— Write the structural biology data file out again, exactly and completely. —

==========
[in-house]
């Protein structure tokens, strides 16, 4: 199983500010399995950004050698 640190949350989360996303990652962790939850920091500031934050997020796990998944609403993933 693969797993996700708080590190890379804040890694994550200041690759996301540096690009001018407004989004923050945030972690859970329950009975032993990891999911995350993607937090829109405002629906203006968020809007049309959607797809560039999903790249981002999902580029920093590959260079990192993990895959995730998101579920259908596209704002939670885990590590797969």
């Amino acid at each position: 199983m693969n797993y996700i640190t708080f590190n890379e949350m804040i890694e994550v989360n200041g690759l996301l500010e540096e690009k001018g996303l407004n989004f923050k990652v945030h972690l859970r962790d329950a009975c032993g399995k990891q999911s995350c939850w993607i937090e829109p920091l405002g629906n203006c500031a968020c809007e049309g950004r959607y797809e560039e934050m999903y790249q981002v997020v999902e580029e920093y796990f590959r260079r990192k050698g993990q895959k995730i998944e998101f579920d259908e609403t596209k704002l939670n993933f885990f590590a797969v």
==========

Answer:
[in-house]
């Protein structure tokens, strides 16, 4: 199983500010399995950004050698 640190949350989360996303990652962790939850920091500031934050997020796990998944609403993933 693969797993996700708080590190890379804040890694994550200041690759996301540096690009001018407004989004923050945030972690859970329950009975032993990891999911995350993607937090829109405002629906203006968020809007049309959607797809560039999903790249981002999902580029920093590959260079990192993990895959995730998101579920259908596209704002939670885990590590797969």
């Amino acid at each position: 199983m693969n797993y996700i640190t708080f590190n890379e949350m804040i890694e994550v989360n200041g690759l996301l500010e540096e690009k001018g996303l407004n989004f923050k990652v945030h972690l859970r962790d329950a009975c032993g399995k990891q999911s995350c939850w993607i937090e829109p920091l405002g629906n203006c500031a968020c809007e049309g950004r959607y797809e560039e934050m999903y790249q981002v997020v999902e580029e920093y796990f590959r260079r990192k050698g993990q895959k995730i998944e998101f579920d259908e609403t596209k704002l939670n993933f885990f590590a797969v």